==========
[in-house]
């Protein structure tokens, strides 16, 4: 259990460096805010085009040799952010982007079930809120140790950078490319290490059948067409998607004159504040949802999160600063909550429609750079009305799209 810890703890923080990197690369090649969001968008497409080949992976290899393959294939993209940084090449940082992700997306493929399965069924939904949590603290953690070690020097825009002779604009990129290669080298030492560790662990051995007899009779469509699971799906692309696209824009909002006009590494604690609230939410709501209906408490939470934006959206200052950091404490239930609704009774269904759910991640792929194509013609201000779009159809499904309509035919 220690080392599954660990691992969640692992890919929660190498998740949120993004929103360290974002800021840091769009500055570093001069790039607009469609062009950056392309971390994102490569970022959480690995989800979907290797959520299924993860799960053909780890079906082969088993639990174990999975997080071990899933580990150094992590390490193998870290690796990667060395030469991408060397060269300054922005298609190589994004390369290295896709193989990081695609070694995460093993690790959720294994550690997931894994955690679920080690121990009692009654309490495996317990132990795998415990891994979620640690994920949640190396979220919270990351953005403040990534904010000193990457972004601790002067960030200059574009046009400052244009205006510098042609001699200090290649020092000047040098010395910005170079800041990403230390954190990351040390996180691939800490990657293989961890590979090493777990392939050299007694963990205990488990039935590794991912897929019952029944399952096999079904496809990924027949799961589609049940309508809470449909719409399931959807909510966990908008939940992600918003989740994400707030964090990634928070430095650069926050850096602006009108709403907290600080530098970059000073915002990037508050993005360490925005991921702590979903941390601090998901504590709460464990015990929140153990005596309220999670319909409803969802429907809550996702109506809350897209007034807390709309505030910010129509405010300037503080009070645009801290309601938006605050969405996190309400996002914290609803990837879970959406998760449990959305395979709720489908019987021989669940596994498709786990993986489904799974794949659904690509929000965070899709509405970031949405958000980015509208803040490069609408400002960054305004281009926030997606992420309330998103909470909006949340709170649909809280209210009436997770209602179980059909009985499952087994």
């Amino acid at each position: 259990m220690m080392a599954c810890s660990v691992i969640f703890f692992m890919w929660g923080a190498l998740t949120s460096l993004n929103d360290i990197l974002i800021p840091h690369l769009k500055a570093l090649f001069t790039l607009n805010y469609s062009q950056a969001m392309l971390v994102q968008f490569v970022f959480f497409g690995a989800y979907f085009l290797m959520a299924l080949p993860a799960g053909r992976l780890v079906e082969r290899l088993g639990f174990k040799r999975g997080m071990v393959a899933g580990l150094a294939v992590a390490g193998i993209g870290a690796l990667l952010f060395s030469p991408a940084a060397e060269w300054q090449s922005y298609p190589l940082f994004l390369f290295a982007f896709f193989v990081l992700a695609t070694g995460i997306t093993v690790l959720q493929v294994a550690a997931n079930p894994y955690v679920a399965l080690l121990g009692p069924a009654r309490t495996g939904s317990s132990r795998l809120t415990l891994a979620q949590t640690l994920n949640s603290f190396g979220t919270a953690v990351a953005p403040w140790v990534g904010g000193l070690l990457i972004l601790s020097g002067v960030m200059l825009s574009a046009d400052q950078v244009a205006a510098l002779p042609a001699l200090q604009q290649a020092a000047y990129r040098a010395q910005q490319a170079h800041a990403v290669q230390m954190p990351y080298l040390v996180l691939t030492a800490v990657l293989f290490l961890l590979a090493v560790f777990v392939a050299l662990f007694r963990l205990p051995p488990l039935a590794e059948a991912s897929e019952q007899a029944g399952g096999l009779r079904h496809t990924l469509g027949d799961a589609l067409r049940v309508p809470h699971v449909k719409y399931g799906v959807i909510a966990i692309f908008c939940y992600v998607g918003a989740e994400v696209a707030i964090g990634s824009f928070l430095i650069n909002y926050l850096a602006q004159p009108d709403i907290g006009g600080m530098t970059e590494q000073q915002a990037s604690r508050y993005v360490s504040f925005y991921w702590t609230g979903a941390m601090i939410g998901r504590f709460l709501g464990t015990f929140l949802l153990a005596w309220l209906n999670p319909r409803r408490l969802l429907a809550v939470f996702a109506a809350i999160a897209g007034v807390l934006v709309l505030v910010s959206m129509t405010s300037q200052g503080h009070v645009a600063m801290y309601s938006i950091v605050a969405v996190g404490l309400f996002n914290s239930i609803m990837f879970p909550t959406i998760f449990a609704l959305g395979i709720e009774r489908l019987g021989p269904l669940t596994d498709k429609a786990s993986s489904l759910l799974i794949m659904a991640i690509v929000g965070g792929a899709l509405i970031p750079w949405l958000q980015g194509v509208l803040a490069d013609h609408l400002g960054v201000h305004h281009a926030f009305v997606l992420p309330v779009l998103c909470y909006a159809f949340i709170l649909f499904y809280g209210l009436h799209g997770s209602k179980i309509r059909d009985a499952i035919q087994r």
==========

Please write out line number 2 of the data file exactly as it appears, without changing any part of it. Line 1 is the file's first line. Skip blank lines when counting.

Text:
């Protein structure tokens, strides 16, 4: 259990460096805010085009040799952010982007079930809120140790950078490319290490059948067409998607004159504040949802999160600063909550429609750079009305799209 810890703890923080990197690369090649969001968008497409080949992976290899393959294939993209940084090449940082992700997306493929399965069924939904949590603290953690070690020097825009002779604009990129290669080298030492560790662990051995007899009779469509699971799906692309696209824009909002006009590494604690609230939410709501209906408490939470934006959206200052950091404490239930609704009774269904759910991640792929194509013609201000779009159809499904309509035919 220690080392599954660990691992969640692992890919929660190498998740949120993004929103360290974002800021840091769009500055570093001069790039607009469609062009950056392309971390994102490569970022959480690995989800979907290797959520299924993860799960053909780890079906082969088993639990174990999975997080071990899933580990150094992590390490193998870290690796990667060395030469991408060397060269300054922005298609190589994004390369290295896709193989990081695609070694995460093993690790959720294994550690997931894994955690679920080690121990009692009654309490495996317990132990795998415990891994979620640690994920949640190396979220919270990351953005403040990534904010000193990457972004601790002067960030200059574009046009400052244009205006510098042609001699200090290649020092000047040098010395910005170079800041990403230390954190990351040390996180691939800490990657293989961890590979090493777990392939050299007694963990205990488990039935590794991912897929019952029944399952096999079904496809990924027949799961589609049940309508809470449909719409399931959807909510966990908008939940992600918003989740994400707030964090990634928070430095650069926050850096602006009108709403907290600080530098970059000073915002990037508050993005360490925005991921702590979903941390601090998901504590709460464990015990929140153990005596309220999670319909409803969802429907809550996702109506809350897209007034807390709309505030910010129509405010300037503080009070645009801290309601938006605050969405996190309400996002914290609803990837879970959406998760449990959305395979709720489908019987021989669940596994498709786990993986489904799974794949659904690509929000965070899709509405970031949405958000980015509208803040490069609408400002960054305004281009926030997606992420309330998103909470909006949340709170649909809280209210009436997770209602179980059909009985499952087994």